Aug 02, 2023

Standing room only crowd at Tuesday event to save track

Posted Aug 02, 2023 2:10 AM
Rice Park Save Racetrack event 2023-Photo by Nick Gosnell-Photo was taken prior to the event start time. At least thirty more people came in after this photo was taken.
Rice Park Save Racetrack event 2023-Photo by Nick Gosnell-Photo was taken prior to the event start time. At least thirty more people came in after this photo was taken.

Hutch Post

HUTCHINSON, Kan. — A standing room only crowd filled the Rice Park Community Building Tuesday night to find out what they can do to save the historic half-mile oval at the Kansas State Fairgrounds.

Larned mayor, Hutch Nationals winner and Hutch native William Nusser knows that it will take work from everyone in that room Tuesday to get the State Fair Board to the table to reconsider their decision.

"I figured seating we had about 120, plus back here, we had about 150 or 200 people," Nusser said. "To get that many people to take time out of their day, as hot as it is. Nobody wants to come off their work and do this. We're just starting."

The goal, stated by Nusser, is to get the Fair Board to hold a meeting to specifically talk about the track and their rationale for the proposed closure. He believes they would get an even larger crowd if that happened.

State Representative Republican Paul Waggoner believes there are some actions the legislature could take to save the track, if they so chose, because the fair has trouble getting big projects done without some state money in the game somewhere.

"As much as they are a fee funded agency, for anything serious, they're always coming to the legislature for money," Waggoner said. "Frankly, if they do something that the legislature thinks is unwise or is sort of counterproductive to the overall mission of the fair, if they start getting the cold shoulder from Topeka, I think that will get their attention. I think it's one of the ways that as a group of organized people that are trying to do something about this, that we can actually make a difference in the way this decision goes."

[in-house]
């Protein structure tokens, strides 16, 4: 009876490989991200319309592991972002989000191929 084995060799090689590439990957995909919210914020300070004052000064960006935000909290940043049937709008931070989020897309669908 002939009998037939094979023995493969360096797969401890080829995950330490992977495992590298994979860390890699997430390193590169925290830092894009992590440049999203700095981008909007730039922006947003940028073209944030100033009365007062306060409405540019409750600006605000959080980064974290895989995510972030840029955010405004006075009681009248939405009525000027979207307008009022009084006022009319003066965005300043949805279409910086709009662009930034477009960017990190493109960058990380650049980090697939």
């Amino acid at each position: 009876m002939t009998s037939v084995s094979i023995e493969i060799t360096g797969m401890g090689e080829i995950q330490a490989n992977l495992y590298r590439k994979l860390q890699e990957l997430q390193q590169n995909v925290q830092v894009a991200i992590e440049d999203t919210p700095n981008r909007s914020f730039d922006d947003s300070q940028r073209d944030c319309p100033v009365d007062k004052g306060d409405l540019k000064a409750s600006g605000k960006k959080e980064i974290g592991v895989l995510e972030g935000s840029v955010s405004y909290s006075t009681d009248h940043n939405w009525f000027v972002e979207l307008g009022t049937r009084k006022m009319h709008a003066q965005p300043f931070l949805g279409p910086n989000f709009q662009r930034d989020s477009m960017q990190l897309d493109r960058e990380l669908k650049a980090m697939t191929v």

The legislature could put a budget proviso in when it does its budget work preventing any state money from being used for the track's demolition.

In order to get that done, though, the legislature would need to see some critical mass of voters writing and emailing not only the Governor and State Fair board members, as Nusser called for them to do in the next ten days, but also writing their individual legislators and expressing their hope that at least the track can continue to run races while the plans for the future are being finalized, rather than making the 2023 edition of the Hutch Nationals the last.

"Would I welcome the opportunity to come to this track one more time? Absolutely," said promoter C. Ray Hall. "I don't know how we come back and say we're going to do it again when we've been telling everybody it's the last one. I'm not sure how we do that, but I would welcome the opportunity. What an event. What a way to end it. If that ended it, what a way to end it. I think we can build on what we've done this past July."

Hall understands the dangers of racing during the Fair itself may be too great to allow for that to happen while the midway is active just beyond the grandstand, but Hutch Nationals continuing is a different thing and it's an idea a room full of racers and fans want the fair board to think about and to talk publicly about with them before they tear things down. 

From Hutch Post's vantage point in the room Tuesday night, it did not appear that any members of the fair board or the fair general manager attended.

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